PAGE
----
Research Summary: The Kansas City Preventive Patrol Experiment (KCPPE) was seen by its developers to have produced “consistent evidence of the lack of effects of any consequence on crime,” a conclusion that was to have a strong impact on assumptions about police patrol for almost half a century. We identified the original official crime data from the KCPPE, and reanalyzed outcomes focusing on a comparison of the “proactive” versus “control” beats (“reactive beats” were criticized because of violations of treatment integrity); examining broad categories of crime (to increase statistical power); and using count regression models. Our findings are not unequivocal, but point to modest impacts of police patrol on crime in police beats. Policy Implications: Our findings suggest that lessons drawn for half a century from the KCPPE need to be revisited. The KCPPE does not show that police patrol in large areas has no influence on crime, and this finding is consistent with several more recent studies. At the same time, we note that the effects of patrol in the KCPPE using our analysis strategy, and those found in other studies of preventive patrol in larger areas, are about half that found in hot spots policing studies. This suggests that police agencies ideally should invest in focused hot spots policing initiatives. However, absent an ability to manage such initiatives, or the crime analysis capabilities to identify crime hot spots routinely, simpler preventive patrol schemes to utilize uncommitted patrol time can be seen as potentially effective in preventing crime.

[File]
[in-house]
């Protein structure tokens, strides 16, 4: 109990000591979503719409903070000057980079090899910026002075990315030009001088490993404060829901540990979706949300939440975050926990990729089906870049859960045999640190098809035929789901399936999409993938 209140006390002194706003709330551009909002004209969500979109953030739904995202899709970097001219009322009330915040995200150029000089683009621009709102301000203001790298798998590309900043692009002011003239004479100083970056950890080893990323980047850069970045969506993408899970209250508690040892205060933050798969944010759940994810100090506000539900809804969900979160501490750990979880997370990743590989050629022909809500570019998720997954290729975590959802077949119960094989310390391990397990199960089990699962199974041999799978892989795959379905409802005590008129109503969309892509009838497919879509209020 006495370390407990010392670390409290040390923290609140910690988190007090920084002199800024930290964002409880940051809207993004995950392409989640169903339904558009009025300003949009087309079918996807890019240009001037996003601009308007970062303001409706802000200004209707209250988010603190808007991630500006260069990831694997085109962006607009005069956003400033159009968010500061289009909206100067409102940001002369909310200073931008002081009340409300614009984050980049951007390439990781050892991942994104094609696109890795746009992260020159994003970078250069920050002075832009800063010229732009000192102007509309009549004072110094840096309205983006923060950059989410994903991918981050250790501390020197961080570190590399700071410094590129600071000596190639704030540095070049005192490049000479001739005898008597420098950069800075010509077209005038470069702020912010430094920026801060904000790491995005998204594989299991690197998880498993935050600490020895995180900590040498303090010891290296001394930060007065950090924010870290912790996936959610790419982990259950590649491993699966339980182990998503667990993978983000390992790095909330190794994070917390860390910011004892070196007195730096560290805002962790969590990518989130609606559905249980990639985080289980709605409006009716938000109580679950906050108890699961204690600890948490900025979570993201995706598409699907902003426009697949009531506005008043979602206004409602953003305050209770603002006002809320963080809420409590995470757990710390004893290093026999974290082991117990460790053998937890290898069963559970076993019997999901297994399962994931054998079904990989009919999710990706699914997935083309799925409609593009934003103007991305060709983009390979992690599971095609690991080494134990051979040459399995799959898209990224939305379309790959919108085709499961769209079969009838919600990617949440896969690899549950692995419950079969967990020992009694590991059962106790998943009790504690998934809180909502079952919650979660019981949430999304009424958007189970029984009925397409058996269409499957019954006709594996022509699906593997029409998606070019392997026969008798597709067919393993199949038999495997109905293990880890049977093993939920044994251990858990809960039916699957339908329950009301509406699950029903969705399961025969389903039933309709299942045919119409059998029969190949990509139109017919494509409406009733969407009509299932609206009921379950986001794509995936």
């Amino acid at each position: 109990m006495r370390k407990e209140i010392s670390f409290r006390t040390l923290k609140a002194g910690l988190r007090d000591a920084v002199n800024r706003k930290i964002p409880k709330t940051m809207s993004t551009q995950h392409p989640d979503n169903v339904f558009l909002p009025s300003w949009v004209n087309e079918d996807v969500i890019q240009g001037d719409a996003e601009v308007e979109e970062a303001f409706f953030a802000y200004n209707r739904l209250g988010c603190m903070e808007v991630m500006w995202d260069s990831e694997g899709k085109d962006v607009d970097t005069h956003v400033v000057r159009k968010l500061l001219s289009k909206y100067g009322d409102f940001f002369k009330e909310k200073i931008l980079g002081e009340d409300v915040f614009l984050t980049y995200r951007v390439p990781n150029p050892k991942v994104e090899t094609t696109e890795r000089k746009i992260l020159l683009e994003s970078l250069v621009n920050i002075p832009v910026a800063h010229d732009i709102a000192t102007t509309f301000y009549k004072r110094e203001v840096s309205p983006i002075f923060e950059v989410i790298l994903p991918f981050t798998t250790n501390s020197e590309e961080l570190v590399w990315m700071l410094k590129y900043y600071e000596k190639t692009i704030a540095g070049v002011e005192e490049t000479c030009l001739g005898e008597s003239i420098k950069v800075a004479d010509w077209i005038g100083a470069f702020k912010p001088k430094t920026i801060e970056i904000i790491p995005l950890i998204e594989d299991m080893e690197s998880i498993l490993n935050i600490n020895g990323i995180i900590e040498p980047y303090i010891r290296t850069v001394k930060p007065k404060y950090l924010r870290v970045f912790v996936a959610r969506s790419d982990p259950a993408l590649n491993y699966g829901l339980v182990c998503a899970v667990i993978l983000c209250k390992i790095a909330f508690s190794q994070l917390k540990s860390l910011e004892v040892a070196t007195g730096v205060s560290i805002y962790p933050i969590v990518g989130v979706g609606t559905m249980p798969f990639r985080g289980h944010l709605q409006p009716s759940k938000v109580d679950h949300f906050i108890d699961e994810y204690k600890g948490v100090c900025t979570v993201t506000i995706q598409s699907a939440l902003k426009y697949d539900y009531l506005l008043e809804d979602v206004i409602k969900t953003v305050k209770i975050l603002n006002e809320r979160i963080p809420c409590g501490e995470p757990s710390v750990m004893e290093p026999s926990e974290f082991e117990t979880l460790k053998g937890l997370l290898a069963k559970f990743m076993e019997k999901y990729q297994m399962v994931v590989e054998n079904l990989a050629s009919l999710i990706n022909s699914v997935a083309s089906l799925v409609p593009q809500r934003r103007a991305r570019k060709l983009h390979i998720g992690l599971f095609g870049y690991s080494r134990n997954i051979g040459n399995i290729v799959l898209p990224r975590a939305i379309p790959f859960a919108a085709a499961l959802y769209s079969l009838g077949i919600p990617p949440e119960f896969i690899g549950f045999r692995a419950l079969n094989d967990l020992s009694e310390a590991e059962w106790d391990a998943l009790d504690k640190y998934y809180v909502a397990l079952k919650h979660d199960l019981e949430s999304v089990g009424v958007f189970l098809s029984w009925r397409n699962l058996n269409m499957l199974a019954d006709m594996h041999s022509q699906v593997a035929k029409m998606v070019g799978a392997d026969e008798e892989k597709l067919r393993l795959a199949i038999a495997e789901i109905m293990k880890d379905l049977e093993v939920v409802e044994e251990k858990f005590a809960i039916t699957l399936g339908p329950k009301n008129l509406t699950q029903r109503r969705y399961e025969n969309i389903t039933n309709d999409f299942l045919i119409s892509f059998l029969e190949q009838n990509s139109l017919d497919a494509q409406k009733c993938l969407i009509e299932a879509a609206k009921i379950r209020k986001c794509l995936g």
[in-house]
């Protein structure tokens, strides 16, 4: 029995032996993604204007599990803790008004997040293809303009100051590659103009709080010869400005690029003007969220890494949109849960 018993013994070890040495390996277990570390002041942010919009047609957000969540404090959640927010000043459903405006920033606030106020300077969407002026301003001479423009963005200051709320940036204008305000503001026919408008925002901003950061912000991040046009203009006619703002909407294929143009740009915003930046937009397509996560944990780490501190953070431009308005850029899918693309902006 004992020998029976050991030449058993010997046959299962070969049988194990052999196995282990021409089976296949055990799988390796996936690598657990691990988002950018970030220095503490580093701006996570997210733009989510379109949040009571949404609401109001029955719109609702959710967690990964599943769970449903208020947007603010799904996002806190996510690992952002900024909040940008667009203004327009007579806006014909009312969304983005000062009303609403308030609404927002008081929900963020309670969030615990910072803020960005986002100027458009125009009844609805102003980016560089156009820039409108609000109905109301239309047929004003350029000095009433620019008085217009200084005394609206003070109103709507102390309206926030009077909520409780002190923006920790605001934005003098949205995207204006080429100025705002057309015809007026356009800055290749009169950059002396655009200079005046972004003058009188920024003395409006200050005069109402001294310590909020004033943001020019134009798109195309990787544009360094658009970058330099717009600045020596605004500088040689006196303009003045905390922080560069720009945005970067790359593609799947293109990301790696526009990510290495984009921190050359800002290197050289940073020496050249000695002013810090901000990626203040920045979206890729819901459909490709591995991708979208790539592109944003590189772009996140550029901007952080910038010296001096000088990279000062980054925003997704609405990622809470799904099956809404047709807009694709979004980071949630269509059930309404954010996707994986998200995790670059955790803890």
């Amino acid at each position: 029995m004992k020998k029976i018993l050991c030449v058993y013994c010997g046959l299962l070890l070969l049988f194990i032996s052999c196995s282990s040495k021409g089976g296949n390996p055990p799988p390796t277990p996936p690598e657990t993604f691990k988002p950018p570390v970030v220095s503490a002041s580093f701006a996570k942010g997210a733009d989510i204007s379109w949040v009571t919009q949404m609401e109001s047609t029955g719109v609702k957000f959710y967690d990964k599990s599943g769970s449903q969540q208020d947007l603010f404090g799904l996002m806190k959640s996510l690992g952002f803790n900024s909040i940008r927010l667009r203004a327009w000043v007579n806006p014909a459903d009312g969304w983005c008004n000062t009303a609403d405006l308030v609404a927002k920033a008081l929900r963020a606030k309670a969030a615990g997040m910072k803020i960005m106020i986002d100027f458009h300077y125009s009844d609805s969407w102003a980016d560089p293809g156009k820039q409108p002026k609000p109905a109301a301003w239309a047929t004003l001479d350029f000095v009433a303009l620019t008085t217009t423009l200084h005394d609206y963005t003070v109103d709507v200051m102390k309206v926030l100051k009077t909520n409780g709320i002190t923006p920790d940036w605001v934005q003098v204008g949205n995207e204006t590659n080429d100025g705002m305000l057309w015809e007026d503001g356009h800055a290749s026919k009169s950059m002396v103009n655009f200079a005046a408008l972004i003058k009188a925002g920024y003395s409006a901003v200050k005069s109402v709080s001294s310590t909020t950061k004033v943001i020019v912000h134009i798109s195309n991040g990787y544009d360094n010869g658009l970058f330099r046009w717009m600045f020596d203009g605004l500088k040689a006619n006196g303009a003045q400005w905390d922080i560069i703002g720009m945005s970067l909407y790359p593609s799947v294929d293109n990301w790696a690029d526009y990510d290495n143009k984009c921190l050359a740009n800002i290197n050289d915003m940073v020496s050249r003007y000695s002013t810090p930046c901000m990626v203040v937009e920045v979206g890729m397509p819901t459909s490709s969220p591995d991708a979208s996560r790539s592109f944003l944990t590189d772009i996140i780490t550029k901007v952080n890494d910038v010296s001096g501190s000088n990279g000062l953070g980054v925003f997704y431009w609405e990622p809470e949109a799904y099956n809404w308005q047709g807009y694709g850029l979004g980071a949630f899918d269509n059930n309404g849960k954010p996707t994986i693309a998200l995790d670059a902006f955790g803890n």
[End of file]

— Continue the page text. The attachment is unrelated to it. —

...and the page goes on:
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© 2023 The Authors. Criminology & Public Policy published by Wiley Periodicals LLC on behalf of American Society of Criminology.
- Kansas City Patrol Experiment
- preventative patrol